- Be clear on why you are doing it and what your goals are - since 2017 I have made a couple of what I would best describe as feable attempts at getting back into regular training and doing some races. However each time my goals were not clear and I did not have a true understanding of why I wanted to do it. Often it would be seeing something on social media of what others were doing and feeling as though I was missing out. My motivation was extrinisic not intrinsic which means it was never going to last. Now I am clear that I am doing this for me. I want to get back into a regular routine of training and racing and enjoy the process of getting fit again. And what I can achieve in my 50th year and beyond.
- Redefine what success means - many feel success is based on a time or specific place in your age group. My experience is that this will never lead to real success or fulfilment. Times in triathlon are so dependant on factors outside of your control such weather conditons and course profile. Attaining a particular place in your age group is also outside of your control as the reality is some people will more often than not be faster. If you're making a comeback to the sport quite often it means you have been doing the sport for a long time. Getting faster might not be an option anymore. My best years are well behind me but my focus now is seeing what I can achieve as an almost 50 year old and embracing the challenges of getting the best out of my body.
- Be realistic with your training program - your best years might have seen you cranking out great training week upon training week. No injuries, feeling fit and strong and racing to your potential. If you were training 15 hours per week in your hey day, the reality is that probably won't be possible for some time or maybe not at all. You need to accept that your body might not be able to do what it used to. Getting older means not recovering as well from training, injuries will probably be easier to get and things might just move a little slower than they used to. And that is all okay. When you start training again begin with baby steps, almost like you are a beginner triathlete again. If you were training 15 hours per week before aim to start at 5 hours per week. This morning Suz and I did 45 minutes on the turbo trainer and it was a good session. In our best racing years, 45 minutes would have hardly been worth getting the training kit on.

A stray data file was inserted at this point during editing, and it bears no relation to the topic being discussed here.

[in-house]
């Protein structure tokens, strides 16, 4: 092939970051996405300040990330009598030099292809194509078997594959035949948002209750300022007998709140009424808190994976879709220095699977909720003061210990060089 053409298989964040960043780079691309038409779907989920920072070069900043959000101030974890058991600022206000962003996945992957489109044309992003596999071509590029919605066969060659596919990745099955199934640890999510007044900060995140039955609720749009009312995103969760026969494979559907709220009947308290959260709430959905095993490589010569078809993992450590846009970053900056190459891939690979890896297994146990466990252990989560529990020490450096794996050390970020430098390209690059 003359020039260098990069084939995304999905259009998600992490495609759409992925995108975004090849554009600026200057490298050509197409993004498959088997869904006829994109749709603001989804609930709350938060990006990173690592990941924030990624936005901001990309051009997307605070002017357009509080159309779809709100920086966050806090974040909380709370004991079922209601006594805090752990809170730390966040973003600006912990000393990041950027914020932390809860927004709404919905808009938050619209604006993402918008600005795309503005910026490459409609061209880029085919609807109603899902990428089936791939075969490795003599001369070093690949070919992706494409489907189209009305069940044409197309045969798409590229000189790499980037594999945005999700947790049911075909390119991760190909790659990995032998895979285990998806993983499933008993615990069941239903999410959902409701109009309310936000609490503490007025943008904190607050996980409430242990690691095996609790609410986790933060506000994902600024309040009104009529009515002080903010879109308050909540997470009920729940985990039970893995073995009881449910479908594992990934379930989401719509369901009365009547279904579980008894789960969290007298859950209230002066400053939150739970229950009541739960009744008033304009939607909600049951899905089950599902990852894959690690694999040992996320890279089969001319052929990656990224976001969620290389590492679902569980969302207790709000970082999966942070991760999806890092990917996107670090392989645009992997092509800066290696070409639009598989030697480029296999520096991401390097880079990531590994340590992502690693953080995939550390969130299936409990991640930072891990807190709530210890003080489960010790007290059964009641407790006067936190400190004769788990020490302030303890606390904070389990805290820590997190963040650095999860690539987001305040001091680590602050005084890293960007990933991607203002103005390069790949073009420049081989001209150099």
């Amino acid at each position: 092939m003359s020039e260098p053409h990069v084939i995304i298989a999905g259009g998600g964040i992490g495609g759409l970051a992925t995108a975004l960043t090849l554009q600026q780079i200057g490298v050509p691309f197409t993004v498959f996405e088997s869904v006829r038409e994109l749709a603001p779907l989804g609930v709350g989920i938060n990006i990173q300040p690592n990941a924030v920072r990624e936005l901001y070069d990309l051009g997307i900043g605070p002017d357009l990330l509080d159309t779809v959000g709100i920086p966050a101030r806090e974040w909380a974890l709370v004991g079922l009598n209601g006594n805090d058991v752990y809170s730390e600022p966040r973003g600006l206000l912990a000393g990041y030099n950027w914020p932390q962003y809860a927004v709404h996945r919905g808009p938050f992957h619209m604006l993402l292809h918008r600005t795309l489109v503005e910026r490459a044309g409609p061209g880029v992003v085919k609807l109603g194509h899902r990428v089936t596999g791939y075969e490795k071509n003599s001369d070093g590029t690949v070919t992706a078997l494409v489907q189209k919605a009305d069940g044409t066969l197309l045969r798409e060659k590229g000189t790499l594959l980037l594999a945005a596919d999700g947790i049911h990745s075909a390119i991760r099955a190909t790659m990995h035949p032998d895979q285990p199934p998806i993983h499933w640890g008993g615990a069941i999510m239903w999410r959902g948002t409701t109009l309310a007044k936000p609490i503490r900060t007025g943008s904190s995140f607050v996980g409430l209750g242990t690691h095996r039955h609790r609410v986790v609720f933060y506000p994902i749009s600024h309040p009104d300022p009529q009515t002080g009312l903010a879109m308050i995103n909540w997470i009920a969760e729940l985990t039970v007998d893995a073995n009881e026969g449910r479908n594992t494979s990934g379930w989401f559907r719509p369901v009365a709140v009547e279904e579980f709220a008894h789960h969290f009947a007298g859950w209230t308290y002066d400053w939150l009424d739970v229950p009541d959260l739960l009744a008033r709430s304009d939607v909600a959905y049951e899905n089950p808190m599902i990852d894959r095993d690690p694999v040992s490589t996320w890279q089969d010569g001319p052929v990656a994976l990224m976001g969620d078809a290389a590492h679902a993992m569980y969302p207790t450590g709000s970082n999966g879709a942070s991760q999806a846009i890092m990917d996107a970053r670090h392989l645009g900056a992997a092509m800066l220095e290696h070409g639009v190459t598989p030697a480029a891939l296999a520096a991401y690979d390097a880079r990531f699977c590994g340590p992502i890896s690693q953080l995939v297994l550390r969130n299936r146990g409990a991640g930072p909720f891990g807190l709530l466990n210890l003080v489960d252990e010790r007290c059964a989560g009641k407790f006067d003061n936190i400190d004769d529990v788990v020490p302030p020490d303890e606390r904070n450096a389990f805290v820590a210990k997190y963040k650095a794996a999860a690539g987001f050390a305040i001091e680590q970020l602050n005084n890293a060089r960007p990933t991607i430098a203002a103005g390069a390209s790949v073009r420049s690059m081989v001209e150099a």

- Be grateful - I first started my triathlon journey some 30+ years ago. In that time there have been many ups and downs. Numerous injuries, surgeries and setbacks mixed with some amazing experiences and adventures. I know people my age that would love to still train but can't due to poor health or chronic injury. Now I am just grateful that I can still train and have the ability to be able to set new goals and challenges. It takes me a while to get going sometimes and I have sore points but I consider myself to be a young 49 year old. I will do everything I can to continue to train for many years to come. And be grateful for my health and the freedoms we all have.